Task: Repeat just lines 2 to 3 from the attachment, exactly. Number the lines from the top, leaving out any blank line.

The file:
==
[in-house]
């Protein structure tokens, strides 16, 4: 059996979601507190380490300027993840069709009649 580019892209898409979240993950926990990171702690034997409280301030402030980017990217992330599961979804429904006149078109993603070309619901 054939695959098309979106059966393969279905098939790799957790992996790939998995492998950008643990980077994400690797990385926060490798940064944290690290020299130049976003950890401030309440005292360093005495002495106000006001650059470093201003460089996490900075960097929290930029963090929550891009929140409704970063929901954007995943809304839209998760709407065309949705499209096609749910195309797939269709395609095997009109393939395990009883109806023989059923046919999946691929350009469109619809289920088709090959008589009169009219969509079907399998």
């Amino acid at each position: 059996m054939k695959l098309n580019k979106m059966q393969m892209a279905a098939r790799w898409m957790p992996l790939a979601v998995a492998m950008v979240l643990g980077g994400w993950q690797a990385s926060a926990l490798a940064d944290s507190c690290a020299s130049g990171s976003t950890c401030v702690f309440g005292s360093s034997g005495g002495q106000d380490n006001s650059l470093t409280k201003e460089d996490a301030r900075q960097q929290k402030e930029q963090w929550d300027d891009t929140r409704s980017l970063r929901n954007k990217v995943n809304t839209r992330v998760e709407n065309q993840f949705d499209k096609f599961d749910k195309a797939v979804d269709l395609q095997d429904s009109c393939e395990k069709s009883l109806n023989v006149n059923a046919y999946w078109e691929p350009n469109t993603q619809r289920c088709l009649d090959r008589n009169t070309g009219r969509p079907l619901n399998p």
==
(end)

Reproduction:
């Protein structure tokens, strides 16, 4: 059996979601507190380490300027993840069709009649 580019892209898409979240993950926990990171702690034997409280301030402030980017990217992330599961979804429904006149078109993603070309619901 054939695959098309979106059966393969279905098939790799957790992996790939998995492998950008643990980077994400690797990385926060490798940064944290690290020299130049976003950890401030309440005292360093005495002495106000006001650059470093201003460089996490900075960097929290930029963090929550891009929140409704970063929901954007995943809304839209998760709407065309949705499209096609749910195309797939269709395609095997009109393939395990009883109806023989059923046919999946691929350009469109619809289920088709090959008589009169009219969509079907399998």
């Amino acid at each position: 059996m054939k695959l098309n580019k979106m059966q393969m892209a279905a098939r790799w898409m957790p992996l790939a979601v998995a492998m950008v979240l643990g980077g994400w993950q690797a990385s926060a926990l490798a940064d944290s507190c690290a020299s130049g990171s976003t950890c401030v702690f309440g005292s360093s034997g005495g002495q106000d380490n006001s650059l470093t409280k201003e460089d996490a301030r900075q960097q929290k402030e930029q963090w929550d300027d891009t929140r409704s980017l970063r929901n954007k990217v995943n809304t839209r992330v998760e709407n065309q993840f949705d499209k096609f599961d749910k195309a797939v979804d269709l395609q095997d429904s009109c393939e395990k069709s009883l109806n023989v006149n059923a046919y999946w078109e691929p350009n469109t993603q619809r289920c088709l009649d090959r008589n009169t070309g009219r969509p079907l619901n399998p």